Image of female nurse using telephone in office

The leader of one of the nation’s largest skilled nursing organizations Tuesday pushed back against a recent popular narrative about understaffing, reiterating concerns about Medicaid pay that continues to undercut provider efforts to recruit and retain workers. 

“Medicaid is woefully inadequate in every state, doesn’t cover the cost of care, and when you are not covering the cost of care, you’re not enabling the provider to pay their staff what they should be paid,” LeadingAge CEO and President Katie Smith Sloan told McKnight’s Long-Term Care News Tuesday.

“We’ve been advocating for quite a while the importance of reimbursing so that nursing homes can pay a livable wage to their staff so they don’t have to work two jobs. Until we address the funding issue we will continue to be challenged.”

Sloan’s comments came days after a USA Today investigation into nursing home staffing levels drew swift rebukes from other nursing home providers groups, who called the coverage unfair, reliant on the wrong policies and woefully lacking in nuance. The piece mentioned Medicaid rates only in passing, while portraying providers as greedy profiteers.

On Monday, Sloan responded directly to the report with a letter posted on the LeadingAge website.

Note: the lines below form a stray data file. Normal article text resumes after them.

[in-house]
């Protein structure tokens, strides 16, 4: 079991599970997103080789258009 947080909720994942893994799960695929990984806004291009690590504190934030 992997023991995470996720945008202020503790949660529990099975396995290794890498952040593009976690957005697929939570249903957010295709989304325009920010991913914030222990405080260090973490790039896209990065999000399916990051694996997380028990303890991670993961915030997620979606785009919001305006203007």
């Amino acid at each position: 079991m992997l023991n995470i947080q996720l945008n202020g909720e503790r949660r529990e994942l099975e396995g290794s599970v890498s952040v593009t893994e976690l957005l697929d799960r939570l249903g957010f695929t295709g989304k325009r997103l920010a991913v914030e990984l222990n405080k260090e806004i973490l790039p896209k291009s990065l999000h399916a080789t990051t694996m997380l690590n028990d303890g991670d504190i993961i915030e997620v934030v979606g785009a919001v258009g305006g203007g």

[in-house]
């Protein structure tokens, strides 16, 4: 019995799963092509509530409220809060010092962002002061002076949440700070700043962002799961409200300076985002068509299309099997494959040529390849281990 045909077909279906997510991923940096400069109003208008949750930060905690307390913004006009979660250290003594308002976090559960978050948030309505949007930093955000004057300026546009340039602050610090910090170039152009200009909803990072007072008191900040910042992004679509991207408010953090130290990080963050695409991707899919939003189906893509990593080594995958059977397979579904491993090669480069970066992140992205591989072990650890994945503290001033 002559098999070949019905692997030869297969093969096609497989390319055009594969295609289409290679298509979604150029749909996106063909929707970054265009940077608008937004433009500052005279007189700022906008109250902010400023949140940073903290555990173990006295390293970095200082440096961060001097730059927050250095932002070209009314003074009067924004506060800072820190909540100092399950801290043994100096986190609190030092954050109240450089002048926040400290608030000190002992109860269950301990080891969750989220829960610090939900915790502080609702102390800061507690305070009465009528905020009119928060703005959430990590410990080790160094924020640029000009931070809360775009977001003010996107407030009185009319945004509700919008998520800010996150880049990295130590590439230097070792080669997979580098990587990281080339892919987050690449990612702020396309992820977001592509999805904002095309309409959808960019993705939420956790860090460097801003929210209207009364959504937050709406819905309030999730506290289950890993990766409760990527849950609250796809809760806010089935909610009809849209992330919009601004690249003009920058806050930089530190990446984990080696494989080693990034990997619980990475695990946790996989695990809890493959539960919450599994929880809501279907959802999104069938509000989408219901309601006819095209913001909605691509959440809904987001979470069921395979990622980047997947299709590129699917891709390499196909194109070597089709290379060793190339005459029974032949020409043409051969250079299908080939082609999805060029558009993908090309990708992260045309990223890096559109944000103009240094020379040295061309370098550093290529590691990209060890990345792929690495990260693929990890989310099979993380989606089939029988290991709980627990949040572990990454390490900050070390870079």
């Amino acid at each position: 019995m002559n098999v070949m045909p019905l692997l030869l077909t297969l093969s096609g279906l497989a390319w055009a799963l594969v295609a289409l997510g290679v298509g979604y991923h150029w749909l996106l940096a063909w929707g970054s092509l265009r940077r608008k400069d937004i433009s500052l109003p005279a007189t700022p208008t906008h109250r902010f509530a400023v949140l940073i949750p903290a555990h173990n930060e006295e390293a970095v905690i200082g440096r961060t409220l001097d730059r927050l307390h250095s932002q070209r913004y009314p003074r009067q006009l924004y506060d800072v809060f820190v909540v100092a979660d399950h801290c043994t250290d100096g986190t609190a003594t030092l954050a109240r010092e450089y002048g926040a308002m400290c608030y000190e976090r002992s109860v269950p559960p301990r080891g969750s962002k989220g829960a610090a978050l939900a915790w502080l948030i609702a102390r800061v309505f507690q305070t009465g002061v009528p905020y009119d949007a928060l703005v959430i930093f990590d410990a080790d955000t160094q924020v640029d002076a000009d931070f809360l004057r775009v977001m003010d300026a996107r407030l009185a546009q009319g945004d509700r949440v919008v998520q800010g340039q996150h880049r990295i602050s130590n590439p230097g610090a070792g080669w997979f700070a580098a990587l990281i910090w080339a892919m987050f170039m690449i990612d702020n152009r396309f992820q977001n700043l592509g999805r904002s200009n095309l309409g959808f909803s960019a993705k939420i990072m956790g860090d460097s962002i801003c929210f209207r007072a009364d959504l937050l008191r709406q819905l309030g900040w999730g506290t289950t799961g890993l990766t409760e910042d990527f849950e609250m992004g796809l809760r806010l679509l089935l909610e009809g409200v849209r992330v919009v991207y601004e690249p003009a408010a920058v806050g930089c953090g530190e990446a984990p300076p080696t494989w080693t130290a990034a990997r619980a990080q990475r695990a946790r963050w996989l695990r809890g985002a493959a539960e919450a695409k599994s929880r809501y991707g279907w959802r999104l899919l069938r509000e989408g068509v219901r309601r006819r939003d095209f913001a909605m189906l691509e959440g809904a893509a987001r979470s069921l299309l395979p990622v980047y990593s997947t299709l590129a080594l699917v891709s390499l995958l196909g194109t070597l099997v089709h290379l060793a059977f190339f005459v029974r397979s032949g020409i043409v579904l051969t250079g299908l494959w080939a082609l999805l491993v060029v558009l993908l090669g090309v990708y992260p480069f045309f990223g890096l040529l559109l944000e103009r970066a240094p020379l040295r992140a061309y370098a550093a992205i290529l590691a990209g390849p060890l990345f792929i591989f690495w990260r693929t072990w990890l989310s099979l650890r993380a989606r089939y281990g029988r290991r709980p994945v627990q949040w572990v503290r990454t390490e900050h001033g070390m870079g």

“We’re all facing staffing challenges with hiring staff to work in nursing homes which manifests itself in lots of ways but the most significant is in occupancy,” she said to McKnight’s. “Our members tell me that if they don’t have enough staff they turn away residents. They simply don’t agree to provide services to them if they can’t staff to an adequate level and provide quality care.”

Adequate funding through fair reimbursement is critical to pay a livable wage to hire and retain workers, she said. A staffing mandate expected in 2023 will not magically attract the workforce necessary to satisfy the mandate.

Sloan’s organization has advocated for raising Medicaid reimbursement rates to cover the cost of care, and government commitments to investments in programs to increase the pool of potential workers coupled with Administration-supported policies on immigration reform, passed by Congress. 

“Reimbursement, which is providers’ primary source of support to pay for staff, is funded through Medicaid. States should be paying an adequate rate, and the issue is defining adequacy,” said Sloan. “Right now there’s nothing close to adequacy.”

Human resources puzzle

Recruitment is one piece of the puzzle, said Sloan, and retention is another. She cited one LeadingAge member who employs a “joyologist.”

“That person’s sole job is to help onboard new staff, mentor them, be a friend and guide to them, to make them feel most welcome,” Sloan said. “That job doesn’t stop after six weeks, it continues. The focus is we’ve got to invest in retention, we’ve got to invest in culture, and this is their way of doing that. We’re seeing an enormous amount of energy and creativity going into retention strategies.”

But for the time being, and likely into the future, there simply aren’t enough candidates to fill all open positions that would be needed to meet potential mandated hours.

“Regulation must include provisions that allow an employer to demonstrate they have tried in good faith to hire workers, but no one has applied,” she said. “When that is the case, providers should not be cited.”